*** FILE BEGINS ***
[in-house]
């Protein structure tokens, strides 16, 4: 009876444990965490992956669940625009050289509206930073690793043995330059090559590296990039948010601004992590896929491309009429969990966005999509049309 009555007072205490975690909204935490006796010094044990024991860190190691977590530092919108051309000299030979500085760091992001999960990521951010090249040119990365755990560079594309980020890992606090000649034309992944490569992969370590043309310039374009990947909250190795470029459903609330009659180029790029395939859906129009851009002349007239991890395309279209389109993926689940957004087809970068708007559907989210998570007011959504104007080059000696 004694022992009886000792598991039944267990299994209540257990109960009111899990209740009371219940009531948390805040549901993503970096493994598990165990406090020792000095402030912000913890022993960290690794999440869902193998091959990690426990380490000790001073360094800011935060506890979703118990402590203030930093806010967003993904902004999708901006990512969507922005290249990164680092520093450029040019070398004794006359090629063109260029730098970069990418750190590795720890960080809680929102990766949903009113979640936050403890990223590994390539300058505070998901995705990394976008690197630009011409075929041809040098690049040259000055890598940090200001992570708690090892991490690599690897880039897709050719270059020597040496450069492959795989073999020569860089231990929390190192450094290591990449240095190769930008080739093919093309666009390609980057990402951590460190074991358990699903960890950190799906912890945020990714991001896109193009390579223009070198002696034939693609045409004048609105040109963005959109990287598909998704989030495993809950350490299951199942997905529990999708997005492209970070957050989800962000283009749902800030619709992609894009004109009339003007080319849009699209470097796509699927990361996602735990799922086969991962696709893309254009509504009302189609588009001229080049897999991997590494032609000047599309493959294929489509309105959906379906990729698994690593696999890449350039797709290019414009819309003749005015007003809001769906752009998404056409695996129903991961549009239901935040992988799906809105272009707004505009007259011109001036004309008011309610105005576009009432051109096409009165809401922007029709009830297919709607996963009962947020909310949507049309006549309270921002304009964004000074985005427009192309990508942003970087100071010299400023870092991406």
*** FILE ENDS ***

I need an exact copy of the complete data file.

[in-house]
């Protein structure tokens, strides 16, 4: 009876444990965490992956669940625009050289509206930073690793043995330059090559590296990039948010601004992590896929491309009429969990966005999509049309 009555007072205490975690909204935490006796010094044990024991860190190691977590530092919108051309000299030979500085760091992001999960990521951010090249040119990365755990560079594309980020890992606090000649034309992944490569992969370590043309310039374009990947909250190795470029459903609330009659180029790029395939859906129009851009002349007239991890395309279209389109993926689940957004087809970068708007559907989210998570007011959504104007080059000696 004694022992009886000792598991039944267990299994209540257990109960009111899990209740009371219940009531948390805040549901993503970096493994598990165990406090020792000095402030912000913890022993960290690794999440869902193998091959990690426990380490000790001073360094800011935060506890979703118990402590203030930093806010967003993904902004999708901006990512969507922005290249990164680092520093450029040019070398004794006359090629063109260029730098970069990418750190590795720890960080809680929102990766949903009113979640936050403890990223590994390539300058505070998901995705990394976008690197630009011409075929041809040098690049040259000055890598940090200001992570708690090892991490690599690897880039897709050719270059020597040496450069492959795989073999020569860089231990929390190192450094290591990449240095190769930008080739093919093309666009390609980057990402951590460190074991358990699903960890950190799906912890945020990714991001896109193009390579223009070198002696034939693609045409004048609105040109963005959109990287598909998704989030495993809950350490299951199942997905529990999708997005492209970070957050989800962000283009749902800030619709992609894009004109009339003007080319849009699209470097796509699927990361996602735990799922086969991962696709893309254009509504009302189609588009001229080049897999991997590494032609000047599309493959294929489509309105959906379906990729698994690593696999890449350039797709290019414009819309003749005015007003809001769906752009998404056409695996129903991961549009239901935040992988799906809105272009707004505009007259011109001036004309008011309610105005576009009432051109096409009165809401922007029709009830297919709607996963009962947020909310949507049309006549309270921002304009964004000074985005427009192309990508942003970087100071010299400023870092991406």